Atlanta born and raised Lil Gotit has made a full return with arguably his best album yet, “The Cheater”. This project is by far one of the most diverse releases we’ve seen from Gotit and includes a few surprising features from artists like Toosii and Ty Dolla $ign, as well as a handful of others including Gotit’s older brother who had passed just last week. Lil Keed’s sound was far ahead of its time and songs such as “Snake”, “HBS”, and many others will be remembered for years to come. Gotit’s “The Cheater” dropped May 4th, only a week before Keed’s passing.
Lil Gotit, Lil Keed and Lil PJ’s collaboration on the third song shows how superb the artistic capability could be when combined together to produce hits. Gotit opens on “Now We Getting Money” over a guitar beat with a few vocal loops to rap, “Purple cup, call me Big Barney, Prada bags now we hit Marni’s”. Visualizing walking through his day now that they’re “getting money”, Gotit reminds listeners that he’s from the southside so he’s, “thrown up the trey”. Lil Keed begins his time by hopping on, saying he “just put a hunnid bands in the Amiri jeans, yeah, bussin’ out the seams, yeah, ripping up the jeans”. Before switching up to Lil PJ, Keed raps “I just landed on a PJ, hold on, I’m finna pass it to PJ”, where Lil PJ goes on to talk about making “it out, but” still feeling “the pain”, “clutching while” he’s “looking through the car rear”.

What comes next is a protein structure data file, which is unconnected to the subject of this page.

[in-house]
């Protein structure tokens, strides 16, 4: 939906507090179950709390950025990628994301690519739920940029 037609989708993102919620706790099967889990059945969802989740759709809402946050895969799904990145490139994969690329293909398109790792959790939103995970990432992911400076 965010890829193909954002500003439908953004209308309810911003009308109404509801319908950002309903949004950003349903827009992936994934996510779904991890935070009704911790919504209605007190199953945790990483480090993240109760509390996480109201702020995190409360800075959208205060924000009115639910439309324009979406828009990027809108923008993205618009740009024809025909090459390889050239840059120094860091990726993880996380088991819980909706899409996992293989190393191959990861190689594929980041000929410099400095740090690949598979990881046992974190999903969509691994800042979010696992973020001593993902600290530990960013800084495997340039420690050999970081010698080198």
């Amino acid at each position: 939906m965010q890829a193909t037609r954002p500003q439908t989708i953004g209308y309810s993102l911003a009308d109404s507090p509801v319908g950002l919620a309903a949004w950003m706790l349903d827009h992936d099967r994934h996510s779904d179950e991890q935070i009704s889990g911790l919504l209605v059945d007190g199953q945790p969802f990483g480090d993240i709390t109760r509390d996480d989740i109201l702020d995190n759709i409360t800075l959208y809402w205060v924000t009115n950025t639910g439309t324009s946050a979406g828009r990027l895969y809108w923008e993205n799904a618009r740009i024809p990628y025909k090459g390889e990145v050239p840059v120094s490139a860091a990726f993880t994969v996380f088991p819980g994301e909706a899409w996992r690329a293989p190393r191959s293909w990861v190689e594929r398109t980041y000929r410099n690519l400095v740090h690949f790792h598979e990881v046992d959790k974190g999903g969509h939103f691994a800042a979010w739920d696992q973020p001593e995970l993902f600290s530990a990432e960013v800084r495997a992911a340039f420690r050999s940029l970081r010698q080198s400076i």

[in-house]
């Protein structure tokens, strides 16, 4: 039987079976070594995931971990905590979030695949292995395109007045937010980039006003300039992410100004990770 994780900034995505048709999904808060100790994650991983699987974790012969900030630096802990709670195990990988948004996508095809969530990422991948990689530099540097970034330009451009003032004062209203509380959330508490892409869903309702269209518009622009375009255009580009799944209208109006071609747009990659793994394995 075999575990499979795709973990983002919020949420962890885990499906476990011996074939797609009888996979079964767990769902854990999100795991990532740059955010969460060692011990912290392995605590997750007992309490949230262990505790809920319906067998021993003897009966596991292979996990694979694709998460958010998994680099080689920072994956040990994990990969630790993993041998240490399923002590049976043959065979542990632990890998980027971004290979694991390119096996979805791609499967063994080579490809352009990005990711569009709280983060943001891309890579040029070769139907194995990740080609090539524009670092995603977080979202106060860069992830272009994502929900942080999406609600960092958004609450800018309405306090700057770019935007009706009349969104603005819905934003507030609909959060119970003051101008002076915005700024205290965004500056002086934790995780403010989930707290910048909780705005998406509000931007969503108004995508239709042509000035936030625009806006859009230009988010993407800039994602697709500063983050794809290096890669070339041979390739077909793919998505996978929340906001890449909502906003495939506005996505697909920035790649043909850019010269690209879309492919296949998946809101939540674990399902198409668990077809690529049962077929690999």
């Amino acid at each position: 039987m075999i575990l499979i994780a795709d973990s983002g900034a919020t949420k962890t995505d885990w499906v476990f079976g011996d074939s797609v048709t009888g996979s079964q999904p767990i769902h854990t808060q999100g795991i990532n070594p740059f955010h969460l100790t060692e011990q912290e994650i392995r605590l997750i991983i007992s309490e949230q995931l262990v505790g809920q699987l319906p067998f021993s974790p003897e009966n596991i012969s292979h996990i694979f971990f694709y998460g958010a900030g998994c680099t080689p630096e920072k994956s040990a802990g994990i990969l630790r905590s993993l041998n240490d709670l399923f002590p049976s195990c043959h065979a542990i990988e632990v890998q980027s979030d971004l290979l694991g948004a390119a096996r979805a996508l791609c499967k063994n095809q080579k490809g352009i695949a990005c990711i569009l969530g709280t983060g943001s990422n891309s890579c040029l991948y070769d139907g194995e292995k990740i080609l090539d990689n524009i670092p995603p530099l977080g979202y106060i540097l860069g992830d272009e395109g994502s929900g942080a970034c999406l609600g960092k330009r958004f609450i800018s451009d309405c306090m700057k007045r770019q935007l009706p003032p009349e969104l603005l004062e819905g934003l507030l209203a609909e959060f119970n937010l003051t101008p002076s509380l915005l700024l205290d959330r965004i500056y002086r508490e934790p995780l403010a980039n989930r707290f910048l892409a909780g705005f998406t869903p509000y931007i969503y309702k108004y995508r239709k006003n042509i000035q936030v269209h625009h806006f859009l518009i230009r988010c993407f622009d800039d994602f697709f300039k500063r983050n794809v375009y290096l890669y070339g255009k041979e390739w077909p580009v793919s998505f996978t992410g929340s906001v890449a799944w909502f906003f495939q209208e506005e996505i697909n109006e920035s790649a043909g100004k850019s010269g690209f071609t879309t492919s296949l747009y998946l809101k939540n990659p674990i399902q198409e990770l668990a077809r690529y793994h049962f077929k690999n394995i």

Extra emphasis and acknowledgement for the sixth song, “Shut the Door”, is crucial as it’s one of the songs Lil Gotit took on himself. “Shut the Door” seems to have far more emotion while the overall sound comes off dark, and at a slower pace than other songs. Lil Gotit seems to be going through the troublesome transition of where he came from and the money that accompanied the fame he’s come to know. Potentially, Lil Gotit named the song “Shut the Door”, and brings the track full circle, rapping that he “shut the door, yeah, recording in progress, sippin’ syrup but I ain’t even cough yet”. Continuing his verse, Gotit spits that his “brother trapping like a boss, steady fighting these demons get off, If I let down the window get off”. Later on, he continues to maintain pressure, dropping verses like “youngin catch a body, only thing that make the pain gone”. Songs similar to this can bring a lot to the table in terms of signifying a message, yet maintaining a smaller word count, and this is certainly one of the more emotional sounds on “The Cheater”.
Lil Gotit’s “Second Term” is more reminiscent, expressing how they “used to trap like a thousand days, flip it and count it a thousand ways”, then get his check after watching him “straight it like a perm”. It’s just become “safe to say, that I’m (Gotit’s) out the way”, “ran up the money” but he’s “never been a runner”.
Go listen to “The Cheater” for yourself and get a feel for the album in its entirety.
Rest In Peace to Lil Keed..